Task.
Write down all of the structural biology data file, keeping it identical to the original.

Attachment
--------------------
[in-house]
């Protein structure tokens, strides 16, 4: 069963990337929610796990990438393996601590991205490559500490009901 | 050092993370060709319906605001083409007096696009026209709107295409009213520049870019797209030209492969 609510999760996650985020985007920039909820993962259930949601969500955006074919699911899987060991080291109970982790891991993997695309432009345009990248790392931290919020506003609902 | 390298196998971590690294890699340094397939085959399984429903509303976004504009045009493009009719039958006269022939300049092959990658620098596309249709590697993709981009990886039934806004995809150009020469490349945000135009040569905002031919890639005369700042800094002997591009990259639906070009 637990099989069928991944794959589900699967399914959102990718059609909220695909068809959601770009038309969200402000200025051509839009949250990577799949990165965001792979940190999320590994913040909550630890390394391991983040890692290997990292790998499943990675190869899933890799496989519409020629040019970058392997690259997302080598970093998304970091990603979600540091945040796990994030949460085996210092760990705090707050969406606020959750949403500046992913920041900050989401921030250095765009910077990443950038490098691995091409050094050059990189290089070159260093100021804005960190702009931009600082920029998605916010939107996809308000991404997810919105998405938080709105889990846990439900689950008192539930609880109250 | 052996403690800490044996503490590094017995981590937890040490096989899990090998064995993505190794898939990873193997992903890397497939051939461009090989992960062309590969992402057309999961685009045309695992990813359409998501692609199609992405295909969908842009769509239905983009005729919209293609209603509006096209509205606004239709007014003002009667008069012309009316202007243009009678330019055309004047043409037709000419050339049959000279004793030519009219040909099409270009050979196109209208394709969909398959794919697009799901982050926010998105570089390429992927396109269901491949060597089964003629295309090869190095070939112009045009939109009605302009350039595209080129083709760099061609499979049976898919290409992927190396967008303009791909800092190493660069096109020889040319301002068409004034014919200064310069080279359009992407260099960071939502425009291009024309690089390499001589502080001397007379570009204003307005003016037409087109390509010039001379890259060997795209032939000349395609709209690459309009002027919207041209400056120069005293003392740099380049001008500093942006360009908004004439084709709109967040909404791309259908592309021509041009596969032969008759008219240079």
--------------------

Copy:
[in-house]
């Protein structure tokens, strides 16, 4: 069963990337929610796990990438393996601590991205490559500490009901 | 050092993370060709319906605001083409007096696009026209709107295409009213520049870019797209030209492969 609510999760996650985020985007920039909820993962259930949601969500955006074919699911899987060991080291109970982790891991993997695309432009345009990248790392931290919020506003609902 | 390298196998971590690294890699340094397939085959399984429903509303976004504009045009493009009719039958006269022939300049092959990658620098596309249709590697993709981009990886039934806004995809150009020469490349945000135009040569905002031919890639005369700042800094002997591009990259639906070009 637990099989069928991944794959589900699967399914959102990718059609909220695909068809959601770009038309969200402000200025051509839009949250990577799949990165965001792979940190999320590994913040909550630890390394391991983040890692290997990292790998499943990675190869899933890799496989519409020629040019970058392997690259997302080598970093998304970091990603979600540091945040796990994030949460085996210092760990705090707050969406606020959750949403500046992913920041900050989401921030250095765009910077990443950038490098691995091409050094050059990189290089070159260093100021804005960190702009931009600082920029998605916010939107996809308000991404997810919105998405938080709105889990846990439900689950008192539930609880109250 | 052996403690800490044996503490590094017995981590937890040490096989899990090998064995993505190794898939990873193997992903890397497939051939461009090989992960062309590969992402057309999961685009045309695992990813359409998501692609199609992405295909969908842009769509239905983009005729919209293609209603509006096209509205606004239709007014003002009667008069012309009316202007243009009678330019055309004047043409037709000419050339049959000279004793030519009219040909099409270009050979196109209208394709969909398959794919697009799901982050926010998105570089390429992927396109269901491949060597089964003629295309090869190095070939112009045009939109009605302009350039595209080129083709760099061609499979049976898919290409992927190396967008303009791909800092190493660069096109020889040319301002068409004034014919200064310069080279359009992407260099960071939502425009291009024309690089390499001589502080001397007379570009204003307005003016037409087109390509010039001379890259060997795209032939000349395609709209690459309009002027919207041209400056120069005293003392740099380049001008500093942006360009908004004439084709709109967040909404791309259908592309021509041009596969032969008759008219240079």